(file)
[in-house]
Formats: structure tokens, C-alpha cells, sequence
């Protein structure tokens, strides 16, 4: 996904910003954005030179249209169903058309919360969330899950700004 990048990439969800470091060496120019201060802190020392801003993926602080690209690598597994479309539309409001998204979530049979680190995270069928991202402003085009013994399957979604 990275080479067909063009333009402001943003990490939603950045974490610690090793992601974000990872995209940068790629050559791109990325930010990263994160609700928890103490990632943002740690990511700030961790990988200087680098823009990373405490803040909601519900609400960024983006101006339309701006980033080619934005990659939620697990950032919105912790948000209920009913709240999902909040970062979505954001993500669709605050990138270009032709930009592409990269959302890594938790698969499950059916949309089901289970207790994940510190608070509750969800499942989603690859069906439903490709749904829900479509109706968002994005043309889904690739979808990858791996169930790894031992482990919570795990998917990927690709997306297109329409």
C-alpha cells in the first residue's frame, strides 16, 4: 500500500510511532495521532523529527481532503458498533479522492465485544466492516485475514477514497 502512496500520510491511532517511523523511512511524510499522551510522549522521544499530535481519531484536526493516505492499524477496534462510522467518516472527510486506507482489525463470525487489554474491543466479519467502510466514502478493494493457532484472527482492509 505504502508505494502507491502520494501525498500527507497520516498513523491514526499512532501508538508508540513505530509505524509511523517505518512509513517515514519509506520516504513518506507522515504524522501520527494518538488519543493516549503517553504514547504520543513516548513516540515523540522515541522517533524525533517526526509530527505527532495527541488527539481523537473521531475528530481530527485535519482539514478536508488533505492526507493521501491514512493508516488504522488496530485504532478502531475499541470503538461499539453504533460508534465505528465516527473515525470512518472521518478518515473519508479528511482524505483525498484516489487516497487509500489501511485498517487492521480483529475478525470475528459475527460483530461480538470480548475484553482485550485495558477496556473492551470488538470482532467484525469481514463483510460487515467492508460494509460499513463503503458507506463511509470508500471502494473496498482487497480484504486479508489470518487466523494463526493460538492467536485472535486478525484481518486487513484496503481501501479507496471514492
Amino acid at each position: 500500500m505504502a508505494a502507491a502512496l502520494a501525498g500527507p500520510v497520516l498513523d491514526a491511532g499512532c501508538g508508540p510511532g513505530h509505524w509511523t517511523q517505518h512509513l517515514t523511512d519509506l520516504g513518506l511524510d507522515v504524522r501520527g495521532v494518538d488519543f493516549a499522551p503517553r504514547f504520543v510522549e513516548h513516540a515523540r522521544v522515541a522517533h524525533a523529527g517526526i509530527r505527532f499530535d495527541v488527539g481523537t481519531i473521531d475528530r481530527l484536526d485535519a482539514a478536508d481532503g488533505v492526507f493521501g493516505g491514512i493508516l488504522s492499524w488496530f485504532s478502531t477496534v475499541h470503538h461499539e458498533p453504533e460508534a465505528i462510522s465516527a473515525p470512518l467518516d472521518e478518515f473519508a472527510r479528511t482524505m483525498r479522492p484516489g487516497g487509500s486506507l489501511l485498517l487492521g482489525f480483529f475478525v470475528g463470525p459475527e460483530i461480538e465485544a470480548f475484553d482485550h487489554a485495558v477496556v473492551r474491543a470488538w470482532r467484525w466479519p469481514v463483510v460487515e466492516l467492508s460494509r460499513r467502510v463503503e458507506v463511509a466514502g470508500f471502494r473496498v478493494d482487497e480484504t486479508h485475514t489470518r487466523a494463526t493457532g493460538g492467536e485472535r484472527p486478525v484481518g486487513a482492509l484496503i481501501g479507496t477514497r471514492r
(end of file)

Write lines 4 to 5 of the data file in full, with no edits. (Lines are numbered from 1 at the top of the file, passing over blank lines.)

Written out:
C-alpha cells in the first residue's frame, strides 16, 4: 500500500510511532495521532523529527481532503458498533479522492465485544466492516485475514477514497 502512496500520510491511532517511523523511512511524510499522551510522549522521544499530535481519531484536526493516505492499524477496534462510522467518516472527510486506507482489525463470525487489554474491543466479519467502510466514502478493494493457532484472527482492509 505504502508505494502507491502520494501525498500527507497520516498513523491514526499512532501508538508508540513505530509505524509511523517505518512509513517515514519509506520516504513518506507522515504524522501520527494518538488519543493516549503517553504514547504520543513516548513516540515523540522515541522517533524525533517526526509530527505527532495527541488527539481523537473521531475528530481530527485535519482539514478536508488533505492526507493521501491514512493508516488504522488496530485504532478502531475499541470503538461499539453504533460508534465505528465516527473515525470512518472521518478518515473519508479528511482524505483525498484516489487516497487509500489501511485498517487492521480483529475478525470475528459475527460483530461480538470480548475484553482485550485495558477496556473492551470488538470482532467484525469481514463483510460487515467492508460494509460499513463503503458507506463511509470508500471502494473496498482487497480484504486479508489470518487466523494463526493460538492467536485472535486478525484481518486487513484496503481501501479507496471514492
Amino acid at each position: 500500500m505504502a508505494a502507491a502512496l502520494a501525498g500527507p500520510v497520516l498513523d491514526a491511532g499512532c501508538g508508540p510511532g513505530h509505524w509511523t517511523q517505518h512509513l517515514t523511512d519509506l520516504g513518506l511524510d507522515v504524522r501520527g495521532v494518538d488519543f493516549a499522551p503517553r504514547f504520543v510522549e513516548h513516540a515523540r522521544v522515541a522517533h524525533a523529527g517526526i509530527r505527532f499530535d495527541v488527539g481523537t481519531i473521531d475528530r481530527l484536526d485535519a482539514a478536508d481532503g488533505v492526507f493521501g493516505g491514512i493508516l488504522s492499524w488496530f485504532s478502531t477496534v475499541h470503538h461499539e458498533p453504533e460508534a465505528i462510522s465516527a473515525p470512518l467518516d472521518e478518515f473519508a472527510r479528511t482524505m483525498r479522492p484516489g487516497g487509500s486506507l489501511l485498517l487492521g482489525f480483529f475478525v470475528g463470525p459475527e460483530i461480538e465485544a470480548f475484553d482485550h487489554a485495558v477496556v473492551r474491543a470488538w470482532r467484525w466479519p469481514v463483510v460487515e466492516l467492508s460494509r460499513r467502510v463503503e458507506v463511509a466514502g470508500f471502494r473496498v478493494d482487497e480484504t486479508h485475514t489470518r487466523a494463526t493457532g493460538g492467536e485472535r484472527p486478525v484481518g486487513a482492509l484496503i481501501g479507496t477514497r471514492r